I'm getting old - I know!

In a recent survey, 68% of employee’s think that their managers speak jargon and “At the end of the day” they may very well be correct. For I find “Best practice” for most managers is to “Drill-down” and have loads of “Facetime” or indeed have “Space” to become “World-Class”. These managers most insist that the only way forward is “Joined up Thinking” to “Takeaway” mainly to “Close the Loop” or ensure that great things are “brought to the table” for real structural “Social Innovation”. Otherwise we must get the “Heads up” on “Directional Issues”. Failing all that we can simply “Performance Manage”……

Ok…enough-already I hear you scream!

But you get my point. We in the business world or is it business academe make up these words, jargon at a rate that would make Jenson Button head spin. No longer are we doing Strategy every semester or is term now(?), or Corporate Social Responsibility, or Sustainability we are now onto Social Innovation….. look I had no idea what the fuss was with Strategy, so I’m completely lost with Social Innovation!!!

Its okay though as my Business School is having an away-day in a posh hotel, hopefully with a posh lunch, and the copious posh coffee, which is vital for “Blue sky thinking”, oops sorry, couldn’t help myself. So I should after several hours be completely ‘into’ our new 'modern', strategic intent.

So what do the above mean…
At the end of the day – look we are all fed-up so just get on with it and stop answering back
Drill Down – you haven’t thought through this, have you?
Facetime – I know talking to the plebs is rough, but that’s what you get paid for… talk to staff now and find out what colour t-shirts they want
Space – okay, I’ve really had enough of you now, please leave
Best Practice – well this has to be better than worse practice
Takeaway – mmmmm food….mmmmm (thats just me, I know!)
Close the Loop – You still haven’t thought through this, have you?
Social Innovation – I’ll complete this when I’m Social next week at the Posh Hotel..
Heads up – Look out, some real shite is coming our way, and if you’re not looking you can’t blame the staff…
Directional issues – Strategy! What strategy…. The blue file… thought the blue file was our Best Practice file, dam that’s an issue!
Performance Manage – you failed to think it though after repeated warnings and so now I’m going to have to draw out a list….

If you can do better, brain-dumpI’m all ears, ready to think outside the box, so crack-on 

Tuesday, 15 June 2010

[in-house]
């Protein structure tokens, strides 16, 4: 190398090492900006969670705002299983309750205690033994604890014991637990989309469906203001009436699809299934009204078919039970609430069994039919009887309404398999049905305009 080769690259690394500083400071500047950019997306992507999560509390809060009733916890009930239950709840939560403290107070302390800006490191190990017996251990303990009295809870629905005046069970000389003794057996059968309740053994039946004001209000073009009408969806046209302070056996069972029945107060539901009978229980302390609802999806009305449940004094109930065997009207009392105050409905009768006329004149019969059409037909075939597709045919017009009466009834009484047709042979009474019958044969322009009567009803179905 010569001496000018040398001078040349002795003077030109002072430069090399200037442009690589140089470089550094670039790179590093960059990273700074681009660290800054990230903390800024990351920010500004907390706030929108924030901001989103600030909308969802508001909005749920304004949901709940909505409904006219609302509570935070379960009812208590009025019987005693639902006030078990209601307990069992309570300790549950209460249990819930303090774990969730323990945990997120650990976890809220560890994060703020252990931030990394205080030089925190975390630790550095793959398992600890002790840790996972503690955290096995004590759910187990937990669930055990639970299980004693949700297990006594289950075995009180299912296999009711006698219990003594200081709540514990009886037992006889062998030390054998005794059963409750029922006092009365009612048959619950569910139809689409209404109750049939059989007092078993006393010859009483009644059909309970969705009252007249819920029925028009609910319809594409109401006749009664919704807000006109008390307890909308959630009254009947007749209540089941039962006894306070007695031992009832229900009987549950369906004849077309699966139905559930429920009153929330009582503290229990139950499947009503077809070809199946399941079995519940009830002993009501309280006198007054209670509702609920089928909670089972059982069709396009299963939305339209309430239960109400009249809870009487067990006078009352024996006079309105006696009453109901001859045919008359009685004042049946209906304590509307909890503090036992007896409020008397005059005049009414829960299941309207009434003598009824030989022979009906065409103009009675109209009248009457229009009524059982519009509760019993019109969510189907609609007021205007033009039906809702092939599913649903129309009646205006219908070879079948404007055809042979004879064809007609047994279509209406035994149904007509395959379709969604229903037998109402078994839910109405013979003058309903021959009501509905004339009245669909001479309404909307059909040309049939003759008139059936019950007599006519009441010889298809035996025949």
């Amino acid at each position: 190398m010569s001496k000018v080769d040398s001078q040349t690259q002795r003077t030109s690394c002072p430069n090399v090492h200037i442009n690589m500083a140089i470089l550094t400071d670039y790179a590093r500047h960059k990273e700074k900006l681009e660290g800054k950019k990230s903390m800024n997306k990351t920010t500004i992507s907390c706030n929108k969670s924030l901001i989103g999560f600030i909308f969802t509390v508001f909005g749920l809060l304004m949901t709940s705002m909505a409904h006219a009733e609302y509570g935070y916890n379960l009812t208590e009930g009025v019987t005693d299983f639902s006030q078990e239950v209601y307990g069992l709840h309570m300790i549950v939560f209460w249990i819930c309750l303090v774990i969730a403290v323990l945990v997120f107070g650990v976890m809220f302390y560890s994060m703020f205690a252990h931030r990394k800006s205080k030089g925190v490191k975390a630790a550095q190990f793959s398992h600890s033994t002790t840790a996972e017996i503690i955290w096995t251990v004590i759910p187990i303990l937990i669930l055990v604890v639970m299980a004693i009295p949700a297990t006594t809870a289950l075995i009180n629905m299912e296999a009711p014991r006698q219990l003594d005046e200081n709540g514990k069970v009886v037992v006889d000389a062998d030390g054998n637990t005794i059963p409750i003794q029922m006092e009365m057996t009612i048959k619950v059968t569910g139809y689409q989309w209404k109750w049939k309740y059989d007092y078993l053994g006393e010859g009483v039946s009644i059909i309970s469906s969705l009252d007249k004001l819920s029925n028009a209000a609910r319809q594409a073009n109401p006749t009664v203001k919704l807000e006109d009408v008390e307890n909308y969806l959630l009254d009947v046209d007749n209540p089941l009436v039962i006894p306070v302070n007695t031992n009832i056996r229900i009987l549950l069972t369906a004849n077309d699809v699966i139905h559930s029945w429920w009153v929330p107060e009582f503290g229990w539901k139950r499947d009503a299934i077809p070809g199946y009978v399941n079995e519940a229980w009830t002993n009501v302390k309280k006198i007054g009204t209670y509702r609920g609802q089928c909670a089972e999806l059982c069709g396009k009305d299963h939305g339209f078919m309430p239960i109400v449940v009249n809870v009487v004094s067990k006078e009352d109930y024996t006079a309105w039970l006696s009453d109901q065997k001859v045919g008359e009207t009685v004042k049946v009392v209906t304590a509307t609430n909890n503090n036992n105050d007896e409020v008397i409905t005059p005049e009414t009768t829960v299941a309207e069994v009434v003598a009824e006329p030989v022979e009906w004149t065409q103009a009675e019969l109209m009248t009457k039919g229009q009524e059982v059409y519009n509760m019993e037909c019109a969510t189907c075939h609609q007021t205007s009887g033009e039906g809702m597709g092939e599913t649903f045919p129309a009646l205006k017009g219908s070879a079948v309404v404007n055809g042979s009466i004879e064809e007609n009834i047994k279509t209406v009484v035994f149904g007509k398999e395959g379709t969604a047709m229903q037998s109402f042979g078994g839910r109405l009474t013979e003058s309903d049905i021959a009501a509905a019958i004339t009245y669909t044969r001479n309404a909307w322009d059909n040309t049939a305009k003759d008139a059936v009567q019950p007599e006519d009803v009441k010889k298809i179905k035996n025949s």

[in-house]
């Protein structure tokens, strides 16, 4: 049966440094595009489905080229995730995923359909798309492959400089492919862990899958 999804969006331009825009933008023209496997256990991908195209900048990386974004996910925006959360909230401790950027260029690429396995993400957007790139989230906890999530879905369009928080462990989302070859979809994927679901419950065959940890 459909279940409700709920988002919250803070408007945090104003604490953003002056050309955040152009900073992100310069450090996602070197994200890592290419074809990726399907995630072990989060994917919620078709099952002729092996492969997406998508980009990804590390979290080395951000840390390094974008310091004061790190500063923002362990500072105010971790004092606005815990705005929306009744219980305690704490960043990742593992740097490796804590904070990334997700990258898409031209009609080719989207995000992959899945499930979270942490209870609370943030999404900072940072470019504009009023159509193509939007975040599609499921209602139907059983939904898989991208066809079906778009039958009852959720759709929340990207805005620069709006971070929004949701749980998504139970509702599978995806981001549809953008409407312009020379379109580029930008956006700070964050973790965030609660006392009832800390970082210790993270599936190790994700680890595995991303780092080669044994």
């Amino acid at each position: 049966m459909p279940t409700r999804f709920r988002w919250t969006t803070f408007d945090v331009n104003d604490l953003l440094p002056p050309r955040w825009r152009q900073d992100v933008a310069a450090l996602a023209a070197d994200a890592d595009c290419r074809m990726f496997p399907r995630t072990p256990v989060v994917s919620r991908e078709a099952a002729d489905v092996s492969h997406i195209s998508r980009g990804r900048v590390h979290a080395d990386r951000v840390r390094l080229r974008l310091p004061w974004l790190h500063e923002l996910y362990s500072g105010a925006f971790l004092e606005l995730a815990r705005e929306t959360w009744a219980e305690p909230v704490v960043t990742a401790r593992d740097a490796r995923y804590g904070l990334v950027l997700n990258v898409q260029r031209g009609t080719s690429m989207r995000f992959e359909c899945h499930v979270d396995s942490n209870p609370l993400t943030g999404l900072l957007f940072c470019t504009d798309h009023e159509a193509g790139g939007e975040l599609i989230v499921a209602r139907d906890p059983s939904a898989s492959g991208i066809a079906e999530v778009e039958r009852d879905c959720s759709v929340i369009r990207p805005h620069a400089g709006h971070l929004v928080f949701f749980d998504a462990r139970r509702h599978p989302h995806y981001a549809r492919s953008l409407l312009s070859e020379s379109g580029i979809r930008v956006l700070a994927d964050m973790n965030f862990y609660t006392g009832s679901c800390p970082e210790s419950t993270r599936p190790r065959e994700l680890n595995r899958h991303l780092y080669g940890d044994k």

A Lovely Day!

I started today by visiting my most recent project 'Monwel Signs & Services' Factory in Ebbw Vale, Wales, UK. It is a sheltered employment organisation, which has been struggling for reasons best left until later. However, the staff there, are simply brilliant... well most of the 30-odd staff are, some are just what you would expect after 30 years of being treated like, well, children. 

However, this is not my story today! After my normal early morning visit to this factory, I had to visit my Dentist. Again not the main reason why I'm writing this short blog. Nevertheless, instead of being there, waiting hours as you do in Dentists, a few minutes I was out, scaled, polished and booked in for another visit, as they know I will simple go out, drink coffee, eat chocolate and generally stain my teeth all over again. I’m such a scary guy. Therefore, given this short period 2 hours of freedom in my schedule, I go and visit some of my old staff.

Not many people know, but my first real ‘Managers’ job was in Aberfan Sports & Community Centre in 1988! Yep had the job when I was just 9 years old….well okay may be a little older, but it's my blog and I’m not telling. People from the UK and are over 30 will know the terrible tragedy of Aberfan in 1966. It was one of the first major ‘corporation’ disasters in Wales for sure. The then National Coal Board (NCB) mined the coal out of the valleys and the communities around grew as a result. The problem was that from the coal came waste products ‘slag and coal dust. This was just dumped around the areas and simply turned the green valleys and hills black, and large to say the least from the ‘slag-tips’. To cut a long story short, in Aberfan & Merthyr Vale, it rained heavily and coupled with the fact that the slag tip was dumped over a natural stream, on the morning of October 21 1966, the slag tip turned into a thick sludge and poured down onto the School and Streets below killing 144 people, of which 116 were children.

This event was, without question heart breaking, and if you visit Aberfan, the feeling of this loss and knowing a whole generation was wiped out, and a parents left to moan the incredible hurt that only comes from out living a son or daughter still hangs in the air.

So as you can imagine going to manage a facility which was built for the children left, and in memory of the children lost was firstly an honor, but extremely scary as a 21 year old…dam gave my age away.